KEIICHI TANAKA, Department of Applied Chemistry, National Chiao Tung University, Hsinchu, 30010, TAIWAN and Department of Chemistry, Faculty of Sciences, Kyushu University, Fukuoka, 812-8581 JAPAN; KENSUKE HARADA, Department of Chemistry, Faculty of Sciences, Kyushu University, Fukuoka, 812-8581 JAPAN; TAKESHI OKA, Department of Astronomy and Astrophysics and Department of Chemistry, the Enrico Fermi Institute, the University of Chicago, Chicago, Illinois, 60637, USA.
Nuclear spin conversion interaction of the water ion, H2O+, has been studied to derive the spontaneous emission lifetime between the ortho - and para -levels. The H2O+ ion is a radical with 2 B 1 electronic ground state and the off-diagonal electron spin-nuclear spin interaction term, Tab (Sa Ib + Sb Ia), connects para and ortho levels, because \boldmath I = \boldmath I1 - \boldmath I2 has nonvanishing matrix elements between I = 0 and 1. The Tab coupling constant, derived by an ab~initio calculation in MRD-CI/Bk level to be 72 MHz, is larger than that of H2O by 4 orders of magnitude, makes the ortho to para conversion of H2O+ faster than that of H2O by 8 orders of magnitude and possibly competitive with other astrophysical processes.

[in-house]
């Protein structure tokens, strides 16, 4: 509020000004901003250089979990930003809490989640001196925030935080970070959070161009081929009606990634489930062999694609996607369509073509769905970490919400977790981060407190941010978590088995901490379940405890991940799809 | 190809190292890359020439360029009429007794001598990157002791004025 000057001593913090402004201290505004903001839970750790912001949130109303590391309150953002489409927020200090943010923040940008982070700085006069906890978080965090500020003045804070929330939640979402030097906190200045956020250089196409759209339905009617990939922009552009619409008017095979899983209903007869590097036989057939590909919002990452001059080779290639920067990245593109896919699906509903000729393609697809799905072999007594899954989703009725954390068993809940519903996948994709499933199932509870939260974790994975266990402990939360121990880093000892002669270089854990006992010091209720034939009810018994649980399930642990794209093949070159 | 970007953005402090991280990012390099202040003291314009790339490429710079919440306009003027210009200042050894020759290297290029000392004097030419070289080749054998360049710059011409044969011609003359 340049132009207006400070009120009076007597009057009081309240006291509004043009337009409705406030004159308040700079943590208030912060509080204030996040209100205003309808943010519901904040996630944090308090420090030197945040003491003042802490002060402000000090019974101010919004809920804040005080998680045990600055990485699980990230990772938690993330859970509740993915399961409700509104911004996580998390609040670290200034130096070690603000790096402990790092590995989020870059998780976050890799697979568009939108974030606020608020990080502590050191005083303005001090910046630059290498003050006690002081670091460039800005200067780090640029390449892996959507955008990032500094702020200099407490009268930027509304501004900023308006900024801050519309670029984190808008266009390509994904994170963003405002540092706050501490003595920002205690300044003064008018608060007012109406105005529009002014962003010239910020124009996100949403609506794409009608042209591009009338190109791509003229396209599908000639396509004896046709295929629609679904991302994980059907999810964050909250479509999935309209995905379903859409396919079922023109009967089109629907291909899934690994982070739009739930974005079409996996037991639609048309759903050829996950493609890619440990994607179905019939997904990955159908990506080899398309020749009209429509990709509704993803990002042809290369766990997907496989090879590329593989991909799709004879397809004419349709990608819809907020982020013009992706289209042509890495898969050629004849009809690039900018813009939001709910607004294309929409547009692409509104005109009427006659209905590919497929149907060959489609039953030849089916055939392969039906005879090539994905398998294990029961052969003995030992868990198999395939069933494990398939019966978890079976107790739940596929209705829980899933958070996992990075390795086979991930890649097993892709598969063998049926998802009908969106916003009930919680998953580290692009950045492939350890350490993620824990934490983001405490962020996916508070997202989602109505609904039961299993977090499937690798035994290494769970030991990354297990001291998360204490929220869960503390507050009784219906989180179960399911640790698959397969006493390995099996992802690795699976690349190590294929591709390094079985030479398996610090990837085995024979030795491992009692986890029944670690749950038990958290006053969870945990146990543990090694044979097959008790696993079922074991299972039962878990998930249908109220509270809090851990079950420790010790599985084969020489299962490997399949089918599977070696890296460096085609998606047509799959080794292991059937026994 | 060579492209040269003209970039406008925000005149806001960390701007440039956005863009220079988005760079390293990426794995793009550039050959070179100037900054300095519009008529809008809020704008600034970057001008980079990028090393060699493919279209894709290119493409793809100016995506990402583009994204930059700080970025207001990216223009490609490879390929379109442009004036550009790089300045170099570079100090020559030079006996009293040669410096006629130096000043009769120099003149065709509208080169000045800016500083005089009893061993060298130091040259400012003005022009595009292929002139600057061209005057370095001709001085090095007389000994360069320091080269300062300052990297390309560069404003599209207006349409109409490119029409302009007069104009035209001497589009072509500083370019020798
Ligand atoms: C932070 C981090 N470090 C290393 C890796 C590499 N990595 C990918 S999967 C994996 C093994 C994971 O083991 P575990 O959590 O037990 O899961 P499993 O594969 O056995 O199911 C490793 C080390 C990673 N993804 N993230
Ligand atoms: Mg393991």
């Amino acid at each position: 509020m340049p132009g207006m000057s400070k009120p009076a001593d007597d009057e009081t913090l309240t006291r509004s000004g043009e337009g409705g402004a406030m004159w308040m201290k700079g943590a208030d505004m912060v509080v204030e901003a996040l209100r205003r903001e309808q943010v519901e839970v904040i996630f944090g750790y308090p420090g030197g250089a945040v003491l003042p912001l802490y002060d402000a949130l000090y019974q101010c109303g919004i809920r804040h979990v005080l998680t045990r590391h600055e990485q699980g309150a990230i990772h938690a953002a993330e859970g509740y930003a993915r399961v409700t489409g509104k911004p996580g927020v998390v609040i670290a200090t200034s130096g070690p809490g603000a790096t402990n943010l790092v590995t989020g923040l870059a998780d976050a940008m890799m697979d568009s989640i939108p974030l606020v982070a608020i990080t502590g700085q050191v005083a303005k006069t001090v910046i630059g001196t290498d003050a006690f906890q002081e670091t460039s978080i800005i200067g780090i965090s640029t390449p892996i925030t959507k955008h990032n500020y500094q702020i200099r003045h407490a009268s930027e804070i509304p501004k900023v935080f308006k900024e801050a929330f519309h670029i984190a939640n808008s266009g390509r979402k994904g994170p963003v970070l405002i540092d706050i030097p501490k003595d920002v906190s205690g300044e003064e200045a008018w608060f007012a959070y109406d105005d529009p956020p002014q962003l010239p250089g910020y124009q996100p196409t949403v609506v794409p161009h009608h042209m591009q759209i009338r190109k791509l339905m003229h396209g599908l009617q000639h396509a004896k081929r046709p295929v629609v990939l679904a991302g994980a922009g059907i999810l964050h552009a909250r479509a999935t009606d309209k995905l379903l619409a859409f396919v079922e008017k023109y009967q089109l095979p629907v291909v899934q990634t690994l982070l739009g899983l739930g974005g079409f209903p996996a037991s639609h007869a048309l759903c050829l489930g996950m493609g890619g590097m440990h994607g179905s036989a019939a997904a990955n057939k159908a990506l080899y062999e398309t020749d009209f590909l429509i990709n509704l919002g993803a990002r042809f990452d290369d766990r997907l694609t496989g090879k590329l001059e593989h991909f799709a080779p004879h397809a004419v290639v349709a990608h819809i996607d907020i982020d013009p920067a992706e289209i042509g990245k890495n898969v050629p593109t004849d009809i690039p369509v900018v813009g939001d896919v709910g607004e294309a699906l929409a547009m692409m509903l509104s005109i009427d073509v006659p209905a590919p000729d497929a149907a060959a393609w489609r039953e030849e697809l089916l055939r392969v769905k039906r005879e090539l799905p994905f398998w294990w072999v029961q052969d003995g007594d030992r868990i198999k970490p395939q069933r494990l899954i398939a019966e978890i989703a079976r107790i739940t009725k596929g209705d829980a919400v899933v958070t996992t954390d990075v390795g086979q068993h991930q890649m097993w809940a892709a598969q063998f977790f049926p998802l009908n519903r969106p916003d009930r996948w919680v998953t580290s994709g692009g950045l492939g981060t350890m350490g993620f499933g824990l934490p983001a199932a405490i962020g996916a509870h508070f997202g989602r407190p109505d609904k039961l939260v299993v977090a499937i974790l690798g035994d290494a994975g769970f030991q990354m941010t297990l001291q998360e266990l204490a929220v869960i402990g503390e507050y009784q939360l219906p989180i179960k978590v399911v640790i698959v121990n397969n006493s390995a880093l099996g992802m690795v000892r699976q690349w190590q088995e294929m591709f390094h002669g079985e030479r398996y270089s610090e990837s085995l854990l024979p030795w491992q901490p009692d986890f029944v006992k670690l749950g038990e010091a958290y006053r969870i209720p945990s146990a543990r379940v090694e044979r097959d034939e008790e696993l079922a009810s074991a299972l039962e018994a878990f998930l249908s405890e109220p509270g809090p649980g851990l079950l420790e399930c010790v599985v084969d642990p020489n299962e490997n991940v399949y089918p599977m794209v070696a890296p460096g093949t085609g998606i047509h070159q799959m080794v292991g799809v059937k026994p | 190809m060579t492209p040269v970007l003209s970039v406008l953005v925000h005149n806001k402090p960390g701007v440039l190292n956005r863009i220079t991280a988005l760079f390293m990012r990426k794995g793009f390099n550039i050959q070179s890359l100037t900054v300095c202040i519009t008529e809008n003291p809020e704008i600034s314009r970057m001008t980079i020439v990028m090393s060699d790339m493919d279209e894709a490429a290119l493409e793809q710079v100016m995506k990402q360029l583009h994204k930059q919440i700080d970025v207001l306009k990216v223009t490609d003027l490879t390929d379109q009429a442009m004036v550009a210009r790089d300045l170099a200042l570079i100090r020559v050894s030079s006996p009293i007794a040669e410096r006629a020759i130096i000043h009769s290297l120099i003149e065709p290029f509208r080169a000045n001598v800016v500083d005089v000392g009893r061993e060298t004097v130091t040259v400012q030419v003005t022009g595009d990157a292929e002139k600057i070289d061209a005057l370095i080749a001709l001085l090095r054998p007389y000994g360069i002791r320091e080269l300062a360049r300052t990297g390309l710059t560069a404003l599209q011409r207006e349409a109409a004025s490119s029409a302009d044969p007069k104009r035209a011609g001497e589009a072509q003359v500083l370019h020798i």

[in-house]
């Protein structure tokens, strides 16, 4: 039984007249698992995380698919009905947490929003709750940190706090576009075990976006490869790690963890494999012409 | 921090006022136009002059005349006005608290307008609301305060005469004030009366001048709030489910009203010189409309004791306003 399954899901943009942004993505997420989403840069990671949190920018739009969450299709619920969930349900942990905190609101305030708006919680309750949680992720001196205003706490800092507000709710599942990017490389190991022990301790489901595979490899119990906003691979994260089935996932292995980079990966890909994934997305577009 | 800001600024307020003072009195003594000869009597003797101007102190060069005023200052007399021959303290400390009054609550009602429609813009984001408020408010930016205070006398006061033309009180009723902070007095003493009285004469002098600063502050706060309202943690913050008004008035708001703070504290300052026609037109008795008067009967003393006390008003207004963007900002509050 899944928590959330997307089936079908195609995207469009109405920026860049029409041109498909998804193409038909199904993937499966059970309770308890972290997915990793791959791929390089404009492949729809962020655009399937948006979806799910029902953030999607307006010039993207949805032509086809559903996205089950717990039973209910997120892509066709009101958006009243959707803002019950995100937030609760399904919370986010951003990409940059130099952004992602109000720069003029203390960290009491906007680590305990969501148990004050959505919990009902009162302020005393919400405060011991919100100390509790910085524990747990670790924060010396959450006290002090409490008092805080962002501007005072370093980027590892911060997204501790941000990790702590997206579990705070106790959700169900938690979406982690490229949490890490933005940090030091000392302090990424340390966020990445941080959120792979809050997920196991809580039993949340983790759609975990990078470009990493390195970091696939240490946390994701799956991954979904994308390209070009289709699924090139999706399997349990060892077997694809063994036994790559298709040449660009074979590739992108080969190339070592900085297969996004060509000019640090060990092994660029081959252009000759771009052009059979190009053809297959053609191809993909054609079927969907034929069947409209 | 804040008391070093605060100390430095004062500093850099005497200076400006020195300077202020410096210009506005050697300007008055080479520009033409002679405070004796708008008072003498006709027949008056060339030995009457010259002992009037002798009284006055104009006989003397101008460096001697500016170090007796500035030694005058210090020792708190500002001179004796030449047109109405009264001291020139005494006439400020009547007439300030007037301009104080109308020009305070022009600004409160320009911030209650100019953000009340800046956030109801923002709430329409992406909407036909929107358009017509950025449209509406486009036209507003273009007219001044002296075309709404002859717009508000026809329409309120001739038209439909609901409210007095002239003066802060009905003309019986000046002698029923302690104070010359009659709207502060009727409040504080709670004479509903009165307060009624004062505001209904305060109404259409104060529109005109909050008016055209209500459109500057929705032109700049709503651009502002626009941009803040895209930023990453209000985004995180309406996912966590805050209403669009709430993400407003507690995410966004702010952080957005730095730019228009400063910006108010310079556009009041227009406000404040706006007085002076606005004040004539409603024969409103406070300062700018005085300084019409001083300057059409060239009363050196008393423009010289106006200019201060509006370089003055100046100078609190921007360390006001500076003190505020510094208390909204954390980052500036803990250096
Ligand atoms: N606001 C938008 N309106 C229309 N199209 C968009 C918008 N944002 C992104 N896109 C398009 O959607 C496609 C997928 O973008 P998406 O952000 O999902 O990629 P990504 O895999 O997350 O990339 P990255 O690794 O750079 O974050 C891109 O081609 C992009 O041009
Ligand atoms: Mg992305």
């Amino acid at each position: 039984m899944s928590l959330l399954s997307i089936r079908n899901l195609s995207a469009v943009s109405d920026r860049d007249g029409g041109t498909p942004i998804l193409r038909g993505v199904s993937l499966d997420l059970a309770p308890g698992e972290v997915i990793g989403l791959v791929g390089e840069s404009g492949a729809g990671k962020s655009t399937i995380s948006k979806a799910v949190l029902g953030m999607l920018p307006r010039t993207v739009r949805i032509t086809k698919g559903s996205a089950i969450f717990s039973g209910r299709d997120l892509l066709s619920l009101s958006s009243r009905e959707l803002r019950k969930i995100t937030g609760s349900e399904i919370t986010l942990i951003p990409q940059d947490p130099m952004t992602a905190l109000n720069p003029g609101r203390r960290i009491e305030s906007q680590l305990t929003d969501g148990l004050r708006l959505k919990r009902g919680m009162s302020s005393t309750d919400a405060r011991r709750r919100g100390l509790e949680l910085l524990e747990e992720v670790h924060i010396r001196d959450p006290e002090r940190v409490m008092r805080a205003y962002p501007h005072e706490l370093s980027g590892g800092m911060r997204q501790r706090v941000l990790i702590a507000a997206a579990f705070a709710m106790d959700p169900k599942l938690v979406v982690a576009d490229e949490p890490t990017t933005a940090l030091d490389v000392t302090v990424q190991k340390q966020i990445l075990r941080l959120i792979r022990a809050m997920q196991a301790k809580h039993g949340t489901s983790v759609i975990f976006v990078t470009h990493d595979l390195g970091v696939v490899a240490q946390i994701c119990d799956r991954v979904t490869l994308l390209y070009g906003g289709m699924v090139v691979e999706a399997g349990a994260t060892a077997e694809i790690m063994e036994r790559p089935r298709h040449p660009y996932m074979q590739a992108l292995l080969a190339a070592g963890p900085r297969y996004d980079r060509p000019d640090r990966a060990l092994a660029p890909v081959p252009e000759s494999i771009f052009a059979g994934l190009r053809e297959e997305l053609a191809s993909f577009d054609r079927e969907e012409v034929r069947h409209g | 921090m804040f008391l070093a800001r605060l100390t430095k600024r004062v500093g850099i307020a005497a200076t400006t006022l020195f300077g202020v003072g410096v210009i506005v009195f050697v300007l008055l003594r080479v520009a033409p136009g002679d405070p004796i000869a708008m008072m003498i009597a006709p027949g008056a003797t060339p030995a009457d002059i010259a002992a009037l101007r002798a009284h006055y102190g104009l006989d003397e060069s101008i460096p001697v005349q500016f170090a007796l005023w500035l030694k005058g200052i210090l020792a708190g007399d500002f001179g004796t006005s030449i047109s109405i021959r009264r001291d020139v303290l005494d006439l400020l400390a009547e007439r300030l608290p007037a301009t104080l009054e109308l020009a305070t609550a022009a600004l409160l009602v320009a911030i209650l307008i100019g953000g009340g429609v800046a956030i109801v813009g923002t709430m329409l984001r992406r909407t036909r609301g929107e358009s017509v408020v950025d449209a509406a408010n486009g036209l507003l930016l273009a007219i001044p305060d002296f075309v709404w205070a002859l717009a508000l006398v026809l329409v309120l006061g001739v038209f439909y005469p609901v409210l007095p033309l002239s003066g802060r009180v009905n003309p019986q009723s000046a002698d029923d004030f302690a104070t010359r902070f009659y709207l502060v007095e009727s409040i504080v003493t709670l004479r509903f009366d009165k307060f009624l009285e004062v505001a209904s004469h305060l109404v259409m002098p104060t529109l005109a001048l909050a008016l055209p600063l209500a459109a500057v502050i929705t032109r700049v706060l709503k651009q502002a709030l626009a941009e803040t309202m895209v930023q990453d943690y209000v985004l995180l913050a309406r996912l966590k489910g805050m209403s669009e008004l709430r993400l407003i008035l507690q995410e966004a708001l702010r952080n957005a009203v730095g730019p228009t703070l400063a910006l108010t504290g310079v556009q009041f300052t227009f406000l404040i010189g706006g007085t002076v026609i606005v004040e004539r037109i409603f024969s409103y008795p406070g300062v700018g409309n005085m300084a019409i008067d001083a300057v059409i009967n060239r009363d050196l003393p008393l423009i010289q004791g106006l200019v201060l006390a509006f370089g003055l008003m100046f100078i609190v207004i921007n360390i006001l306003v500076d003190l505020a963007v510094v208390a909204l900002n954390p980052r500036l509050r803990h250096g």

Last year we reported ortho and para coupling channels below 900 cm-1 caused by accidental near degeneracy of rotational levels. For example, hyperfine components of the 42,2(o) and 33,0(p) levels mix each other by 1.2 x 10-3 due to the near degeneracy ( E = 0.417 cm-1), but the lower lying 10,1(p) and 11,1(o) levels mix only by 8.9 x 10-5 because of their large separation ( E = 16.27 cm-1). In the present study, we solved the radiative rate equations including all the rotational levels below 900 cm-1 to give the o - p conversion lifetime to be 0.451, 3.27, 398 and 910 years for the equilibrium o/p ratio of 3.00, 3.00, 4.52, and 406 when the radiation temperature Tr is 100, 60, 20 and 5 K.
These results qualitatively help to understand the observed high o/p ratio of 4.8 \pm 0.5 (corresponding to the nuclear spin temperature of 21 K) toward Sgr B2, but they are too slow to compete with the reaction by collision unless the number of density of H2 in the region is very low (n 1 cm-3) or the radiative temperature is very high (Tr > 50K).